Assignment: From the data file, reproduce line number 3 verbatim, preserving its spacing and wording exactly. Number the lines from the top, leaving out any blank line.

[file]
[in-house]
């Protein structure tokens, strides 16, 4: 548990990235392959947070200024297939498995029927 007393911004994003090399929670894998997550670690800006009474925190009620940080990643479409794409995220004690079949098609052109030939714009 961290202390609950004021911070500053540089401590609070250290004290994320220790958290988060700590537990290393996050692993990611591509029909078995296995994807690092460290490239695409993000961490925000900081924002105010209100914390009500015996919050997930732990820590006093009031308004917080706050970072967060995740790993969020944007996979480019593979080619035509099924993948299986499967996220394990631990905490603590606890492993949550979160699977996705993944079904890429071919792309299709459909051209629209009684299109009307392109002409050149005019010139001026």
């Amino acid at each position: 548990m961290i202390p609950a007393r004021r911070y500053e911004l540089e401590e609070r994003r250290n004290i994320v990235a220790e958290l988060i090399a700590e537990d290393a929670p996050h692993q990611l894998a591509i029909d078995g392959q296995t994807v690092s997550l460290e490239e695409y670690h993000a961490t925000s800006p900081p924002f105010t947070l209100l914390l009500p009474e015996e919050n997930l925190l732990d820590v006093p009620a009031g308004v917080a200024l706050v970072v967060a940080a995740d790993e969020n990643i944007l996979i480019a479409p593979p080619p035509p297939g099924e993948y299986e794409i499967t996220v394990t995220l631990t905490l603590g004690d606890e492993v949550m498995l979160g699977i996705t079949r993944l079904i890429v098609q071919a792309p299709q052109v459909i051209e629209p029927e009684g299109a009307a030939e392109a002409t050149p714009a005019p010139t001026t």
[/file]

């Amino acid at each position: 548990m961290i202390p609950a007393r004021r911070y500053e911004l540089e401590e609070r994003r250290n004290i994320v990235a220790e958290l988060i090399a700590e537990d290393a929670p996050h692993q990611l894998a591509i029909d078995g392959q296995t994807v690092s997550l460290e490239e695409y670690h993000a961490t925000s800006p900081p924002f105010t947070l209100l914390l009500p009474e015996e919050n997930l925190l732990d820590v006093p009620a009031g308004v917080a200024l706050v970072v967060a940080a995740d790993e969020n990643i944007l996979i480019a479409p593979p080619p035509p297939g099924e993948y299986e794409i499967t996220v394990t995220l631990t905490l603590g004690d606890e492993v949550m498995l979160g699977i996705t079949r993944l079904i890429v098609q071919a792309p299709q052109v459909i051209e629209p029927e009684g299109a009307a030939e392109a002409t050149p714009a005019p010139t001026t």